The Low Road


“Hey, take my dirty hakama!” (revised)

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Part II: Where the Rubber Meets the Road

Tales of encounters with street criminals are rare but not unheard-of among members of Elm City Cycling, a loose-knit group of New Haven bicycle enthusiasts who debate urban cycling issues, organize events (from rallies to races) and sometimes commiserate — all using a Yahoo message board as a virtual forum.

On the last Friday of every month, group members organize and participate in Critical Mass, a national awareness event in which cyclists take to the streets during rush hour en-masse to show their numbers and raise their profile.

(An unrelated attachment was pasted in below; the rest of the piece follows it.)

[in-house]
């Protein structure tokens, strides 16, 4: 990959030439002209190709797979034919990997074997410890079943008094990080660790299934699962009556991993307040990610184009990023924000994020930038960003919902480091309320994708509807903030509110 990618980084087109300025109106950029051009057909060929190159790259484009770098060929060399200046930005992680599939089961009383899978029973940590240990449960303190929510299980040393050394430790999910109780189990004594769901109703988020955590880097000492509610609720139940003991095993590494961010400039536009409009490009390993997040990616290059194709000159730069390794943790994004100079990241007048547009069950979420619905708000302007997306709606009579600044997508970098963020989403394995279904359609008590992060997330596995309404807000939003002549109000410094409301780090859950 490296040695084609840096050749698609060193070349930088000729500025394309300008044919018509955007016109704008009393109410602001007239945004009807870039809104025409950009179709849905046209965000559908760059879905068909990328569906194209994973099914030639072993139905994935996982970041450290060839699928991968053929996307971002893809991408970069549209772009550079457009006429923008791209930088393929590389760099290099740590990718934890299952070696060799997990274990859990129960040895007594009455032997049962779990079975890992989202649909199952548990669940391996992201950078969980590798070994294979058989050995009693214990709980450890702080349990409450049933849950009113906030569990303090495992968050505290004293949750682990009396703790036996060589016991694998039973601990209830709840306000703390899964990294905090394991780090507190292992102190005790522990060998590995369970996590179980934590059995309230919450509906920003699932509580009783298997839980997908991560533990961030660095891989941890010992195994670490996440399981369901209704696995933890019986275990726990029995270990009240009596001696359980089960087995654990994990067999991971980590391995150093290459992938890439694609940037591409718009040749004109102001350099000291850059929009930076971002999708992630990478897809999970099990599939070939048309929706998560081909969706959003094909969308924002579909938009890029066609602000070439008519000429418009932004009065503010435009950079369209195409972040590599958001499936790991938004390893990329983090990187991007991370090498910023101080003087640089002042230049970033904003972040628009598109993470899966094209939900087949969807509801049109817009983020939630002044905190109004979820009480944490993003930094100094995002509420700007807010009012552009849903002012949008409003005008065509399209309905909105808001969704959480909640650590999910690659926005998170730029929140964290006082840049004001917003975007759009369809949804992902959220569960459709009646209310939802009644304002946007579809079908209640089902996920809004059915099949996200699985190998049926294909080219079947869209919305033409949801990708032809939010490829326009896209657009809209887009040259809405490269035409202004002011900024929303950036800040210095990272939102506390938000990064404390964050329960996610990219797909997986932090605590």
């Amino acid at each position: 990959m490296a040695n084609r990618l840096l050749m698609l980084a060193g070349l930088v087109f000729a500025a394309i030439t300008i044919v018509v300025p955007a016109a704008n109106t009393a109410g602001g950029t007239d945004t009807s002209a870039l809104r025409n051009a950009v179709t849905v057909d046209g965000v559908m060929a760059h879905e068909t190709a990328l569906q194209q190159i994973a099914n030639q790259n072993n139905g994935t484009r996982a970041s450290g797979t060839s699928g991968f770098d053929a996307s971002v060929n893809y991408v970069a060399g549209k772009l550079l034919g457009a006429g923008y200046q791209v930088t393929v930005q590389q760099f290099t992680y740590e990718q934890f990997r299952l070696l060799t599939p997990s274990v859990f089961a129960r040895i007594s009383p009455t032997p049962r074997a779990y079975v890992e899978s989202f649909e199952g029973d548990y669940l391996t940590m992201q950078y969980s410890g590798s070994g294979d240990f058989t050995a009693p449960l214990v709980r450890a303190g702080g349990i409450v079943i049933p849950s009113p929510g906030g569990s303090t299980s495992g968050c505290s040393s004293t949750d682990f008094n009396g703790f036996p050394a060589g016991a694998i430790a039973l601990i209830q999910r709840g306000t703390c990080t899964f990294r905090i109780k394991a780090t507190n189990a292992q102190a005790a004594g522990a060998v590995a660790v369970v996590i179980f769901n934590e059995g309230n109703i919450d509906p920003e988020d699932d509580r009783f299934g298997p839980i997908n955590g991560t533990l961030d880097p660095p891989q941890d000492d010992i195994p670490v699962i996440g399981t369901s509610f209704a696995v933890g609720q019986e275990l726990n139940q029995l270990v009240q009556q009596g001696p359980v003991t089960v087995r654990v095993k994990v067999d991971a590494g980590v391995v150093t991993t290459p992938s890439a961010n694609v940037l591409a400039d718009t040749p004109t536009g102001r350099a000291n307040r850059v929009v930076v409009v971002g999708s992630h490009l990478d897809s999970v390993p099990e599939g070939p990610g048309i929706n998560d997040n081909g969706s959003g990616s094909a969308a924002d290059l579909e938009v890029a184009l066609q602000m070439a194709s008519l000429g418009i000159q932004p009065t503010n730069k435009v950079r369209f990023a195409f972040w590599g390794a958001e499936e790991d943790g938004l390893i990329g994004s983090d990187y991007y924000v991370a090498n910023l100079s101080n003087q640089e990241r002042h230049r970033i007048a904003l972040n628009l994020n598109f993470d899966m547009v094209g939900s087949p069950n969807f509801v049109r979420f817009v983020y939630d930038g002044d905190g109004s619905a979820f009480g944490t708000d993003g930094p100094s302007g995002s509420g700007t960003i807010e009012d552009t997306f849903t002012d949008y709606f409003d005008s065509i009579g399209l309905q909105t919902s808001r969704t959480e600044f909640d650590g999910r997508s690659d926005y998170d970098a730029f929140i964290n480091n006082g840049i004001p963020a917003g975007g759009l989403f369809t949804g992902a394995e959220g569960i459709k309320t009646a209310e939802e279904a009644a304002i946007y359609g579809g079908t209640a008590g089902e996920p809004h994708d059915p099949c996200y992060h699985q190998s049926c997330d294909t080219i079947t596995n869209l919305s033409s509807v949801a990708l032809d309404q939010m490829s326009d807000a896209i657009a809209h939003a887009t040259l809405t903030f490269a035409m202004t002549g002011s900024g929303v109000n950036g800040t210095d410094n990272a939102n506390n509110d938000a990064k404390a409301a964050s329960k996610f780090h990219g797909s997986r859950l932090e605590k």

Elm City Cycling is one of several grassroots groups endeavoring to bring public attention to the plight of cyclists who brave Connecticut’s congested byways.

Traffic, potholes, sewer grates, disappearing shoulders, jaywalkers (and other obstacles), absentminded drivers and car doors that swing open without warning are just a few of their worries.

Bike lanes, where they exist, are inconsistent and not always well maintained; few employers or retailers supply bike racks, and public transportation is not always set up to accommodate bike commuters — for example, Metro-North Railroad doesn’t allow bicycles on most New Haven line trains during peak hours.

Many riders say they’re routinely alarmed by how little motorists know about the rules of the road as they apply to bicycles. (“Get on the sidewalk!”.)

Even worse, cyclists say, say police and public officials are sometimes equally ill informed.

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Learn more about New Haven’s cyclists: “A Cycling Community is Born

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